Here's the story: Lucy Dell's husband, Paul, has a new project. He's directing a movie adaptation of MADAME BUTTERFLY with Puccini's music. He wants to shoot on location in Japan and he wants to find a Japanese actress to play the lead. Lucy hates to be separated from Paul for long stretches. She pitches herself for the lead role. Paul politely tells her she'd be wrong for the role. It's a tragic love story that ends with a suicide and the part should be played by a Japanese actress. Edward G. Robinson plays their friend and producer. He knows a movie studio will give Paul a much smaller budget to shoot a movie that does not star Lucy. The studio will probably also demand he shoot in black and white and reduce his on-location time to shoot most of it on the Paramount lot instead.
Paul and his producer go to Japan. Paul holds many auditions. He meets actual geishas. Lucy goes to Japan and secretly tells the producer of her plan to surprise Paul. She knows he's having dinner with a few geisha girls. She gets dressed up like one -- full extreme make-up, wig, kimono and contact lens to hide her blue eyes -- and joins the dinner as one of the girls. Clueless Paul is fascinated with one geisha named Yoko Mori. He has no idea she's really his wife, Lucy Dell.
Lucy Dell reinvents herself as an actress. Paul Robaix distinguishes himself as a director. In the marriage, there will be revelations, manipulated heartbreak and we'll see if the Hollywood "love affair" survives. Does Lucy love her career a wee bit more than she loves her husband?
This may not be the deepest of plots. However, it's the kind of movie entertainment that I needed. I found the movie last night. After a week of White House news that made me want to go full James Dean in REBEL WITHOUT A CAUSE and cry out "You're tearing me apart!," I craved soothing movie entertainment with a talented, skilled cast, some laughs, love, fabulous Edith Head costumes, gorgeous color and a happy ending. That's what I needed -- and I got it with MY GEISHA.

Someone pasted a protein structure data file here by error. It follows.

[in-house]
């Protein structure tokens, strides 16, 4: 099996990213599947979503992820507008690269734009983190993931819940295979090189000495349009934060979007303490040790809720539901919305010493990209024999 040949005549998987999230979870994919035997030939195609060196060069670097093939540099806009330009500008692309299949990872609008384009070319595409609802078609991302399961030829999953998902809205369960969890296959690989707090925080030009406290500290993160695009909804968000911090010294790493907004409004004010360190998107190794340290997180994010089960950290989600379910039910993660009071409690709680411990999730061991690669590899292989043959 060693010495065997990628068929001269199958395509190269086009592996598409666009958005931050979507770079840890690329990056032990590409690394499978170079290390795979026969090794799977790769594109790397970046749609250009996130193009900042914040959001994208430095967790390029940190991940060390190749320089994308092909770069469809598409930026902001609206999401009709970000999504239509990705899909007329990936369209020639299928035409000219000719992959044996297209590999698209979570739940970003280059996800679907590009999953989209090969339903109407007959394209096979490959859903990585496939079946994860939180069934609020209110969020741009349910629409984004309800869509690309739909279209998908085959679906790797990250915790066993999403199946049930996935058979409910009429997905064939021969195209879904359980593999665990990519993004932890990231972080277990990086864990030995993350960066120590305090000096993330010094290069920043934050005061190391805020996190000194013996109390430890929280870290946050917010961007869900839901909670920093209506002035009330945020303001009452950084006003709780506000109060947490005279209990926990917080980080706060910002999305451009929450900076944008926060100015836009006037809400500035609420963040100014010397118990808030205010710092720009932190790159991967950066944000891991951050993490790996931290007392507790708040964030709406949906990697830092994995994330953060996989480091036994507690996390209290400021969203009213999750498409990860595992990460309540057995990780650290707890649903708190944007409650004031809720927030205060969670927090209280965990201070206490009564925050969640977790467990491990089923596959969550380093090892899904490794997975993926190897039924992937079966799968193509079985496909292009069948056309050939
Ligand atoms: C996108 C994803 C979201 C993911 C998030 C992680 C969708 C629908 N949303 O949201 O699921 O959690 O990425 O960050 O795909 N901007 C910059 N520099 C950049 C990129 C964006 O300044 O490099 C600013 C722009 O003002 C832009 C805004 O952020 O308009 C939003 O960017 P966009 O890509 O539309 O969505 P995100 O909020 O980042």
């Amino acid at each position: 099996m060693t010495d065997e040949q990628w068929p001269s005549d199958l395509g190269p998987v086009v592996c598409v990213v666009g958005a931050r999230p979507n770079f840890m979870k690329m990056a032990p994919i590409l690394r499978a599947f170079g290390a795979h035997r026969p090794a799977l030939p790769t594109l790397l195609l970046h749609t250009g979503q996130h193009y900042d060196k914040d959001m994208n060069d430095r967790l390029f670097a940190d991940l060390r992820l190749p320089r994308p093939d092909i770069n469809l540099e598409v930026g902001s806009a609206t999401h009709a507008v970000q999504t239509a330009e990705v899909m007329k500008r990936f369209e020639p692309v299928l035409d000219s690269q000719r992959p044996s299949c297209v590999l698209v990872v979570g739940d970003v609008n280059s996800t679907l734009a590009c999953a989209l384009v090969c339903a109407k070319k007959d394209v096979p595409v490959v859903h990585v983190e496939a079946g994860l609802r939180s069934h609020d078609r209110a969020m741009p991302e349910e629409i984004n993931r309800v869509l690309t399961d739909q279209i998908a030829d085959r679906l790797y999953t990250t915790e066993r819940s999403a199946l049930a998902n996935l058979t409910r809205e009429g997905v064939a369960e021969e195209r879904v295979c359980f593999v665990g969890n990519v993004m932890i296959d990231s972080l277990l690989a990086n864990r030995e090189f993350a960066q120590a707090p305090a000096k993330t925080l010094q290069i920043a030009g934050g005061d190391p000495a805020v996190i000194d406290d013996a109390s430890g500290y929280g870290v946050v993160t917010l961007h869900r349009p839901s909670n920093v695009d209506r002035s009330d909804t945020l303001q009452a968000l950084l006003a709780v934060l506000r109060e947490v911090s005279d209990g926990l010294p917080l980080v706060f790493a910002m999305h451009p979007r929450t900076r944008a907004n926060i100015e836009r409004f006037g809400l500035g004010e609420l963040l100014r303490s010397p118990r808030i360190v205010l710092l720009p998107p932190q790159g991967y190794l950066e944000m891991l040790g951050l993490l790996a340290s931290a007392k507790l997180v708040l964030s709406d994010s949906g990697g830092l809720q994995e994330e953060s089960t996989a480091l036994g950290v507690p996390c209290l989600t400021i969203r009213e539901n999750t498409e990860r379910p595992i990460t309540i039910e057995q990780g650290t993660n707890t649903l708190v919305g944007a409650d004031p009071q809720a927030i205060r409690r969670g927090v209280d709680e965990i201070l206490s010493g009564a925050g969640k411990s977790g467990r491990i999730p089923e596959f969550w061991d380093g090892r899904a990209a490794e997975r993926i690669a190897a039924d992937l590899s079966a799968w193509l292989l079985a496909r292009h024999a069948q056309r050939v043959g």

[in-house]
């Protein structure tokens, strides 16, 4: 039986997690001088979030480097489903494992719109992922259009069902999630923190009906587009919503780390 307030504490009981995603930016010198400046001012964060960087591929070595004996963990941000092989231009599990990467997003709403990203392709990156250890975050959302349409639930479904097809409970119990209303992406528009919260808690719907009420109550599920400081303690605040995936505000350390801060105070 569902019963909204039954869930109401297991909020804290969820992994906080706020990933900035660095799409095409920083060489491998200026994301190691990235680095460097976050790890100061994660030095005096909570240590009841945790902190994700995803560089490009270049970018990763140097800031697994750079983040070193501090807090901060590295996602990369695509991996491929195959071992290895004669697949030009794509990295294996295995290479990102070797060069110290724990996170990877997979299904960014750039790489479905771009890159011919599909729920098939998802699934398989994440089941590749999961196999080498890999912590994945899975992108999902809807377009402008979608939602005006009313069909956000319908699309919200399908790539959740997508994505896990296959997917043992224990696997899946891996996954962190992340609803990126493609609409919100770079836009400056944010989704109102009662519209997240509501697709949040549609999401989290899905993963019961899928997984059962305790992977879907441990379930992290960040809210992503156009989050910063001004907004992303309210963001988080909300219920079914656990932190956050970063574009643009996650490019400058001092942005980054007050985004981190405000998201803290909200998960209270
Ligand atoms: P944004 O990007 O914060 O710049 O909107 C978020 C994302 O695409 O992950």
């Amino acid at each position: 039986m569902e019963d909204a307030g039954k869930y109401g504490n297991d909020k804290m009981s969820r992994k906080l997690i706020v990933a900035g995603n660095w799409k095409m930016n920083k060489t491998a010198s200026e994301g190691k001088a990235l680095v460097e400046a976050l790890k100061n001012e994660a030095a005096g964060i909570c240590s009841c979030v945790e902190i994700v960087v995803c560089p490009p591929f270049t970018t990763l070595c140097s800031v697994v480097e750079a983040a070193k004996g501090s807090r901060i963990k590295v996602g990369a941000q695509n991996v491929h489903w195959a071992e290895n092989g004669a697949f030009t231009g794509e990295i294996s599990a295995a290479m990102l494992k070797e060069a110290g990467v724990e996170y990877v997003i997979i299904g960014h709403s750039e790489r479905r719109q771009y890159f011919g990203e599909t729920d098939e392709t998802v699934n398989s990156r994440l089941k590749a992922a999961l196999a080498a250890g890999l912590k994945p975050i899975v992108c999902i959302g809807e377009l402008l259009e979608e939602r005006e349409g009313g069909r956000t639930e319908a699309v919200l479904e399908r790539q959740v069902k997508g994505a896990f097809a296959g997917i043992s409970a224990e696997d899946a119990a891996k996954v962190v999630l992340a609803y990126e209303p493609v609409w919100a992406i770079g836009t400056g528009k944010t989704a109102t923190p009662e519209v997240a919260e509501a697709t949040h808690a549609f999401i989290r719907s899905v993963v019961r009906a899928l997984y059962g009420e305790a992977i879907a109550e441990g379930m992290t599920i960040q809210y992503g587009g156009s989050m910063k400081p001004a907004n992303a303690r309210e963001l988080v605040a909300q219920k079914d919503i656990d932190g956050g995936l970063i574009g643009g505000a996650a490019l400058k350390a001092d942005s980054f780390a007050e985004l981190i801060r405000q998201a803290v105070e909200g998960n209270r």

What I noticed now in the movie is how much the husband and wife truly love each other. When he's away from her, he tends to be a little cranky. The crankiness suddenly vanishes as soon as hears from her. Lucy, as Yoko, knows how to fend off the constant flirtatious advances of her constant comedy co-star. He's played by Bob Cummings. Cummings, like Lucille Ball and Desi Arnaz, was a middle-aged actor who'd been making movies since the late 1930s/early 40s, but doing a hit TV sitcom in the 1950s made him a bigger star than any Hollywood movies had. Bob Cummings applied some of his goofy ladies' man bachelor TV sitcom persona to his MY GEISHA character.
Japanese culture gets respectful treatment in MY GEISHA. During Paul's auditions, we see how young Japanese women have been heavily influenced by our American pop culture. After Lucy/Yoko lands the lead role, Lucy and her producer find an veteran Japanese instructor who can teach them about the art of being a geisha and introduce them to someone who can coach Lucy for her new film role.
Lucy gets an education. And so did I. At that time, American men seemed to think geishas were just party girls in kimonos who pleasantly served food and drink and then freely provided sexual favors as dessert. The older Japanese gentleman explained the true strict and intellectual art of being a geisha. He told what it entailed and what skills it required. The line would get a loving chuckle today because of material in a couple of Shirley MacLaine's future books, but Lucy pays full attention to what the older instructor says and then replies, "You couldn't teach me that in two lifetimes." Yoko Tani is lovely and wise as Lucy Dell's geisha coach.
One form of entertainment can be a bridge to other discoveries in the fine arts.
Shirley MacLaine in MY GEISHA was just the colorful, sweet tonic I needed last night. Yves Montand still gives my heart a glow when he says "Keep bowing, you little ham."